Scores of illegal medical marijuana dispensaries are still cropping up in Los Angeles and hundreds of existing centers that were supposed to close remain open, creating huge business headaches for owners allowed to continue operating under a new law.
The fallout of the situation is significant:
– Legal, compliant dispensaries are not yet seeing the expected benefits of consolidation, such as increased pricing power and foot traffic.
– Many dispensaries that can remain open under the law but must move further away from schools, parks, churches and community centers can’t find a new location, with owners saying that the illegal shops are occupying the only available spaces. In other cases, owners have used high-priced mapping services to find a suitable building, only to discover after putting tens of thousands of dollars down on a lease that the location doesn’t qualify (ie, there’s a nearby school in a high-rise building that the mapping service didn’t identify).
– Landlords have driven up prices, as demand for dispensary space is high given the new location restrictions and the prevalence of pop-up, fly-by-night centers that are willing to pay huge sums in rent.
– Some of the illegal centers are offering medical marijuana at rock-bottom prices and essentially selling to anyone who comes in the door, allowing them to attract hundreds of customers a day. That’s pushing down prices even further, making it harder for the legit dispensaries to compete. The newer illegal centers often simply move locations when ordered to shut down by the city.
“We are seeing more illegal dispensaries open every day,” said Aaron Justis, chief executive officer of Buds and Roses, a dispensary in Studio City that is on a list of 134 MMJ centers allowed to continue operating. “It’s hard to be optimistic when new stores open weekly and their signs say they are…compliant when they are not, and no enforcement happens against them.”
In May, Los Angeles residents voted in favor of a measure (Proposition D) to force most of the city’s estimated 800-1,000 dispensaries to close. Only the 134 identified centers that were open before a 2007 moratorium can continue operating – a hugely controversial stipulation that has split the MMJ industry.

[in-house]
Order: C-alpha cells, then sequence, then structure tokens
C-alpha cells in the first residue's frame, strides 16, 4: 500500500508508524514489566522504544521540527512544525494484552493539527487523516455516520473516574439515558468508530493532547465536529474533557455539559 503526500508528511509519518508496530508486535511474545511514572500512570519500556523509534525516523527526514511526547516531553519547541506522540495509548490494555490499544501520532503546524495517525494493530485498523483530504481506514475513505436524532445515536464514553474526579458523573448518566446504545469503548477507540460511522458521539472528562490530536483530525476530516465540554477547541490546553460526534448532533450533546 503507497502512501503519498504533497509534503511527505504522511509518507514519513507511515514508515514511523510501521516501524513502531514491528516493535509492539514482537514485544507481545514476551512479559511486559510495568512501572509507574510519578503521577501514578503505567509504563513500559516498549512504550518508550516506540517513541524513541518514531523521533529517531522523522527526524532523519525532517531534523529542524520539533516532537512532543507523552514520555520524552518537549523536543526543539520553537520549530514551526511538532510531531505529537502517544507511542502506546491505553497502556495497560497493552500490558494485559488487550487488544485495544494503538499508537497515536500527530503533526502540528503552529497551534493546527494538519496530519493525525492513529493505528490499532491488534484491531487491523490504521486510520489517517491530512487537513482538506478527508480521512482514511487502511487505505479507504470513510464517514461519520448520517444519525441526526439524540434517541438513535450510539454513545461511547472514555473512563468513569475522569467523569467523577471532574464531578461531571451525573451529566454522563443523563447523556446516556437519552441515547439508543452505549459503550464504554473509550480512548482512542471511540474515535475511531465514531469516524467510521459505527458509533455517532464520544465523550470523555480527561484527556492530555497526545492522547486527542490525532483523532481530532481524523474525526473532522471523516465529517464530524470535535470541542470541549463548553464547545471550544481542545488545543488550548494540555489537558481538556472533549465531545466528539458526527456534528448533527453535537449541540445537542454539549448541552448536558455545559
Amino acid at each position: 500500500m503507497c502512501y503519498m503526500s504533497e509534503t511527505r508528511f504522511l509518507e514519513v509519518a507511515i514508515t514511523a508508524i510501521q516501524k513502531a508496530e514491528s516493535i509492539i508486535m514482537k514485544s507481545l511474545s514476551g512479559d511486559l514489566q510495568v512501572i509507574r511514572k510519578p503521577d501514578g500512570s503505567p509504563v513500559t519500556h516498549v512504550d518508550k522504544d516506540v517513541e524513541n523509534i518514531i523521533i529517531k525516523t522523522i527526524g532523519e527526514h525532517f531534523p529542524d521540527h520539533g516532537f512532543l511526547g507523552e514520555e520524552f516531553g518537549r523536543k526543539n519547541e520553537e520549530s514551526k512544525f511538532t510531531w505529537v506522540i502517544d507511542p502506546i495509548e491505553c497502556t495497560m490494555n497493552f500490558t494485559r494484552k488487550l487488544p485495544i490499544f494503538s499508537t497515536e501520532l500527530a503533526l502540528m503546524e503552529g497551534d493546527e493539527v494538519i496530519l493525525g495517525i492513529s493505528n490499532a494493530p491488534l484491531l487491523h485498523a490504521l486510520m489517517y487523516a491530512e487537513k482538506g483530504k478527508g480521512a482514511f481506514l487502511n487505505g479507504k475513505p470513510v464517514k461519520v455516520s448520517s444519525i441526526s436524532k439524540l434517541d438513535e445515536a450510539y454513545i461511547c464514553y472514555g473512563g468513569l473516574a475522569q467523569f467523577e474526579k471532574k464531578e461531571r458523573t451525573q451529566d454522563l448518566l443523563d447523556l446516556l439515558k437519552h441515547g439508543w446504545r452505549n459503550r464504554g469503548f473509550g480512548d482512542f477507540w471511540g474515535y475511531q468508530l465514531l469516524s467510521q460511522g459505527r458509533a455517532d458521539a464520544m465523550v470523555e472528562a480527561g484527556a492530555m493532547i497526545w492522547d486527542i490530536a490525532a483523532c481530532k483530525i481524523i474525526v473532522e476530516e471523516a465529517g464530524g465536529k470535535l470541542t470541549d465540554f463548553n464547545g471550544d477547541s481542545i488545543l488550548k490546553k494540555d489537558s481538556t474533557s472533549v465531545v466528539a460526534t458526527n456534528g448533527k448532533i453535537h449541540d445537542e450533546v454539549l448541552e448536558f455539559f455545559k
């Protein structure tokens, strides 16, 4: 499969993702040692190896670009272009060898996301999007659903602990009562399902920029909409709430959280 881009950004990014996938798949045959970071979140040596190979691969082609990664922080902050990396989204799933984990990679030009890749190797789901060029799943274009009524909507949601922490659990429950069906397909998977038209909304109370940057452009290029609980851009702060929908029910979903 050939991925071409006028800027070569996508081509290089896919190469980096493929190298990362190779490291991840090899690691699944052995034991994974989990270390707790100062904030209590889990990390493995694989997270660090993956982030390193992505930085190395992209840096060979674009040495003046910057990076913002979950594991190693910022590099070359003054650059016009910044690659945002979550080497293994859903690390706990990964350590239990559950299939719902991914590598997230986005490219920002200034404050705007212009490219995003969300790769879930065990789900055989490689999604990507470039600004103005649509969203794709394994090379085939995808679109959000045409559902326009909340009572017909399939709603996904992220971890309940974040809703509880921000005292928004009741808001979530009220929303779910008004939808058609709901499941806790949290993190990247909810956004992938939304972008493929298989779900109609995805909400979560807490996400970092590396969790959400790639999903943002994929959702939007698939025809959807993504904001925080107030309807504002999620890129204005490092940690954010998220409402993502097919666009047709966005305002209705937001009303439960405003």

Los Angeles has moved slowly on the enforcement end. Last week, the city said it has taken actions to shutter 38 dispensaries, adding that it will prosecute additional centers every week. An additional 42 dispensaries also voluntarily closed since spring, according to LA officials.
But the new city attorney has put dispensaries operating outside the law on high alert, saying he will significantly step up enforcement.
“We’re going to see a major difference in the way that operators and property owners perceive the city,” City Attorney Mike Feuer vowed at a press conference last week, according to The Los Angeles Times. “They are going to accurately perceive us as moving effectively and systematically to assure that the will of the voters is, in fact, effectuated.”
Still, the industry is skeptical that LA can effectively shut down most non-compliant dispensaries, given the resources required and the difficulty of identifying the fly-by-night operators. Some dispensary owners also have filed legal challenges to the new law. And certain aspects of the new measure are extremely murky, so dispensary owners and lawyers are interpreting it differently, particularly when it comes to where centers are allowed to locate.
At the same time, dozens of dispensaries on the city’s list of approved centers are no longer in existence. Some owners of these failed dispensaries still hold their original licenses and are now selling them to the highest bidder – even though the law stipulates that the center must have been in continuous operation.
When viewed as a whole, these trends show that LA’s medical marijuana industry is still on shaky ground, and it remains one of the most volatile and uncertain MMJ markets in the country. Or, as one dispensary owner described the situation: “It’s a nightmare.”